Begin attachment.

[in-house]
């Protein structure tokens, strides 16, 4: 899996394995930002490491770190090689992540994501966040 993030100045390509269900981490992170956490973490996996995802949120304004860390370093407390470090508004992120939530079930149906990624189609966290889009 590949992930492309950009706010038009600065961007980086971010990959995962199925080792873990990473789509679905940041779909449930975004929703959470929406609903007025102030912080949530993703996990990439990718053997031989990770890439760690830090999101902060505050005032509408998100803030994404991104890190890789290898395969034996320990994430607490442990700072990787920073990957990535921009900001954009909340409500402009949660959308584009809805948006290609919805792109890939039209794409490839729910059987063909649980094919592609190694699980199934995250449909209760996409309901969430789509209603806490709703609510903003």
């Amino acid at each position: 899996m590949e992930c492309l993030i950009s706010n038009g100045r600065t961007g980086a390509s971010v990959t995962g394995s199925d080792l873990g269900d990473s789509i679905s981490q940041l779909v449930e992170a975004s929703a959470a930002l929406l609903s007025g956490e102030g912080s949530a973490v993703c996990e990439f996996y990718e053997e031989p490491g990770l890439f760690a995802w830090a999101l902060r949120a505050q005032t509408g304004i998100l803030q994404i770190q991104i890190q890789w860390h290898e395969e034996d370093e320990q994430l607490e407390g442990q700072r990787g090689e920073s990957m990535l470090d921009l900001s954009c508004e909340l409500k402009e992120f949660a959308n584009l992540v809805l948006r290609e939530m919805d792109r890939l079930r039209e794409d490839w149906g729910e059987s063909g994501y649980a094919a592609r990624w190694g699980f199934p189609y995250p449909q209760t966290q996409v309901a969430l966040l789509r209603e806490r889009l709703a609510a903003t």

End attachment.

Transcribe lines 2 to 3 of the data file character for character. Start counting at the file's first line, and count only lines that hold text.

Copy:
């Protein structure tokens, strides 16, 4: 899996394995930002490491770190090689992540994501966040 993030100045390509269900981490992170956490973490996996995802949120304004860390370093407390470090508004992120939530079930149906990624189609966290889009 590949992930492309950009706010038009600065961007980086971010990959995962199925080792873990990473789509679905940041779909449930975004929703959470929406609903007025102030912080949530993703996990990439990718053997031989990770890439760690830090999101902060505050005032509408998100803030994404991104890190890789290898395969034996320990994430607490442990700072990787920073990957990535921009900001954009909340409500402009949660959308584009809805948006290609919805792109890939039209794409490839729910059987063909649980094919592609190694699980199934995250449909209760996409309901969430789509209603806490709703609510903003």
């Amino acid at each position: 899996m590949e992930c492309l993030i950009s706010n038009g100045r600065t961007g980086a390509s971010v990959t995962g394995s199925d080792l873990g269900d990473s789509i679905s981490q940041l779909v449930e992170a975004s929703a959470a930002l929406l609903s007025g956490e102030g912080s949530a973490v993703c996990e990439f996996y990718e053997e031989p490491g990770l890439f760690a995802w830090a999101l902060r949120a505050q005032t509408g304004i998100l803030q994404i770190q991104i890190q890789w860390h290898e395969e034996d370093e320990q994430l607490e407390g442990q700072r990787g090689e920073s990957m990535l470090d921009l900001s954009c508004e909340l409500k402009e992120f949660a959308n584009l992540v809805l948006r290609e939530m919805d792109r890939l079930r039209e794409d490839w149906g729910e059987s063909g994501y649980a094919a592609r990624w190694g699980f199934p189609y995250p449909q209760t966290q996409v309901a969430l966040l789509r209603e806490r889009l709703a609510a903003t």